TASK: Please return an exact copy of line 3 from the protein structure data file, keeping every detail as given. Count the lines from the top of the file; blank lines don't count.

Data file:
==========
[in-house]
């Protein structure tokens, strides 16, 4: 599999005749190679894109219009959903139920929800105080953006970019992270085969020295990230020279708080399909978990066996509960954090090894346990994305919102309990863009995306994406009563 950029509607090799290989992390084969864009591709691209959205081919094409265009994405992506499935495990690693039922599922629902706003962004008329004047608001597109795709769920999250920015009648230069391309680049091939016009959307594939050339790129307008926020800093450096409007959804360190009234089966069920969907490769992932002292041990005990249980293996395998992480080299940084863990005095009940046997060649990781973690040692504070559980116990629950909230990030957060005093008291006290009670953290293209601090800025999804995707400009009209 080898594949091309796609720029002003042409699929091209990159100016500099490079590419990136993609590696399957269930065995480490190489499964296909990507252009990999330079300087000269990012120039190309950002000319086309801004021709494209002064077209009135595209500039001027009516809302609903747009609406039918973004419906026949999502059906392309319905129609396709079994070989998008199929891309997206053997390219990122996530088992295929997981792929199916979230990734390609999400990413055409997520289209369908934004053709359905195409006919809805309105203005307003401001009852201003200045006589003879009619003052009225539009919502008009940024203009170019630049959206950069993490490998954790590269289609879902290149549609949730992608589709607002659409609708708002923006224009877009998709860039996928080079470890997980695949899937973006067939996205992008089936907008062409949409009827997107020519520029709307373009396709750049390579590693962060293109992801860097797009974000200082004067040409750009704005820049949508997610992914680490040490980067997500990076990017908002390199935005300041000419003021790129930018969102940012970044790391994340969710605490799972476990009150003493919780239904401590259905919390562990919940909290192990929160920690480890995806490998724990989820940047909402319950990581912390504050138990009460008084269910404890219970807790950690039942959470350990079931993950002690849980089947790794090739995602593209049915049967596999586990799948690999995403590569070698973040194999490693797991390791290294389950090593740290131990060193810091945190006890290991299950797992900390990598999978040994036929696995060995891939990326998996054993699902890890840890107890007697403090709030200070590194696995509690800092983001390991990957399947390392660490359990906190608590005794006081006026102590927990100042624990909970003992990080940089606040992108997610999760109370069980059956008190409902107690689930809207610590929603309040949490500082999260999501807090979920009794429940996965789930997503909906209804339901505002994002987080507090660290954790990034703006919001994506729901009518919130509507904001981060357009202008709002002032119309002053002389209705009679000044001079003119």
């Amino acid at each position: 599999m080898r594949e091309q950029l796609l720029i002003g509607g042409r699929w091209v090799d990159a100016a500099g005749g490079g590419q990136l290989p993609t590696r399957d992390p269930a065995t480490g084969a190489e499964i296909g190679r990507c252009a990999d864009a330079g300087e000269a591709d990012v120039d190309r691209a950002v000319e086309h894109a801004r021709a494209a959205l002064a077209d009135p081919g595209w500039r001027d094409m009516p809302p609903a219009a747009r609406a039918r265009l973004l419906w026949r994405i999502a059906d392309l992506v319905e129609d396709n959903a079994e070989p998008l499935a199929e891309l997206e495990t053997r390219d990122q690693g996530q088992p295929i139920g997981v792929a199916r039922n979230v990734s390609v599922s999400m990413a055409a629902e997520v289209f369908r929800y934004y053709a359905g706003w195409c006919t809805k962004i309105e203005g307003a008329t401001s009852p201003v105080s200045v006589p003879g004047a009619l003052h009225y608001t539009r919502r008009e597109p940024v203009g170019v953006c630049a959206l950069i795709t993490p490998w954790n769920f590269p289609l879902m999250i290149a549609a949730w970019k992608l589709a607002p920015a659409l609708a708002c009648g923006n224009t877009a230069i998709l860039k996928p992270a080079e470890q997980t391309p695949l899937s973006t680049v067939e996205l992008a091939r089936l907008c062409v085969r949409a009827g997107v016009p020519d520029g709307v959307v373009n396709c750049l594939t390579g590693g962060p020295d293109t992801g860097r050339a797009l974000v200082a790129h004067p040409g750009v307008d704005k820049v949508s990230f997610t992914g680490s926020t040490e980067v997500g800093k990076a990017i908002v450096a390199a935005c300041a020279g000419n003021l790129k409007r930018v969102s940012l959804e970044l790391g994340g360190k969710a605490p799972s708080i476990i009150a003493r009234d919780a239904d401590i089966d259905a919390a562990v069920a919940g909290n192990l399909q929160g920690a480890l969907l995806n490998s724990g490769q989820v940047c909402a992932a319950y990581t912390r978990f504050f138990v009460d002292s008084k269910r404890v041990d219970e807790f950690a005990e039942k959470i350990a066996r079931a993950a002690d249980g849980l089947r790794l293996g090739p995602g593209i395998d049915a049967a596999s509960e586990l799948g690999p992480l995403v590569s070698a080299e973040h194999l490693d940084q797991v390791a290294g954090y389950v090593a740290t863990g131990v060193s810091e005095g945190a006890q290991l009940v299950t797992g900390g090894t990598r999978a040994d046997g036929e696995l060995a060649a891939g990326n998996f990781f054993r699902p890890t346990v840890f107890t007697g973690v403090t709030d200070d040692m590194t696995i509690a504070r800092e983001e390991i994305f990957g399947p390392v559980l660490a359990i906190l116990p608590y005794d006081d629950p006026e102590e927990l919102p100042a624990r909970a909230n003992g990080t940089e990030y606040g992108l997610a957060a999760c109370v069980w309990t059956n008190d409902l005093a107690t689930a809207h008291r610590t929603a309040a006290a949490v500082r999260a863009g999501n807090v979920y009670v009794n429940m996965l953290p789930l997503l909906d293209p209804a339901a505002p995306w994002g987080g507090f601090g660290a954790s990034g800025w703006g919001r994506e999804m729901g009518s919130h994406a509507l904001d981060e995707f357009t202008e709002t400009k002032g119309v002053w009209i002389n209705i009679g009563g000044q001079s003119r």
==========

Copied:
């Amino acid at each position: 599999m080898r594949e091309q950029l796609l720029i002003g509607g042409r699929w091209v090799d990159a100016a500099g005749g490079g590419q990136l290989p993609t590696r399957d992390p269930a065995t480490g084969a190489e499964i296909g190679r990507c252009a990999d864009a330079g300087e000269a591709d990012v120039d190309r691209a950002v000319e086309h894109a801004r021709a494209a959205l002064a077209d009135p081919g595209w500039r001027d094409m009516p809302p609903a219009a747009r609406a039918r265009l973004l419906w026949r994405i999502a059906d392309l992506v319905e129609d396709n959903a079994e070989p998008l499935a199929e891309l997206e495990t053997r390219d990122q690693g996530q088992p295929i139920g997981v792929a199916r039922n979230v990734s390609v599922s999400m990413a055409a629902e997520v289209f369908r929800y934004y053709a359905g706003w195409c006919t809805k962004i309105e203005g307003a008329t401001s009852p201003v105080s200045v006589p003879g004047a009619l003052h009225y608001t539009r919502r008009e597109p940024v203009g170019v953006c630049a959206l950069i795709t993490p490998w954790n769920f590269p289609l879902m999250i290149a549609a949730w970019k992608l589709a607002p920015a659409l609708a708002c009648g923006n224009t877009a230069i998709l860039k996928p992270a080079e470890q997980t391309p695949l899937s973006t680049v067939e996205l992008a091939r089936l907008c062409v085969r949409a009827g997107v016009p020519d520029g709307v959307v373009n396709c750049l594939t390579g590693g962060p020295d293109t992801g860097r050339a797009l974000v200082a790129h004067p040409g750009v307008d704005k820049v949508s990230f997610t992914g680490s926020t040490e980067v997500g800093k990076a990017i908002v450096a390199a935005c300041a020279g000419n003021l790129k409007r930018v969102s940012l959804e970044l790391g994340g360190k969710a605490p799972s708080i476990i009150a003493r009234d919780a239904d401590i089966d259905a919390a562990v069920a919940g909290n192990l399909q929160g920690a480890l969907l995806n490998s724990g490769q989820v940047c909402a992932a319950y990581t912390r978990f504050f138990v009460d002292s008084k269910r404890v041990d219970e807790f950690a005990e039942k959470i350990a066996r079931a993950a002690d249980g849980l089947r790794l293996g090739p995602g593209i395998d049915a049967a596999s509960e586990l799948g690999p992480l995403v590569s070698a080299e973040h194999l490693d940084q797991v390791a290294g954090y389950v090593a740290t863990g131990v060193s810091e005095g945190a006890q290991l009940v299950t797992g900390g090894t990598r999978a040994d046997g036929e696995l060995a060649a891939g990326n998996f990781f054993r699902p890890t346990v840890f107890t007697g973690v403090t709030d200070d040692m590194t696995i509690a504070r800092e983001e390991i994305f990957g399947p390392v559980l660490a359990i906190l116990p608590y005794d006081d629950p006026e102590e927990l919102p100042a624990r909970a909230n003992g990080t940089e990030y606040g992108l997610a957060a999760c109370v069980w309990t059956n008190d409902l005093a107690t689930a809207h008291r610590t929603a309040a006290a949490v500082r999260a863009g999501n807090v979920y009670v009794n429940m996965l953290p789930l997503l909906d293209p209804a339901a505002p995306w994002g987080g507090f601090g660290a954790s990034g800025w703006g919001r994506e999804m729901g009518s919130h994406a509507l904001d981060e995707f357009t202008e709002t400009k002032g119309v002053w009209i002389n209705i009679g009563g000044q001079s003119r």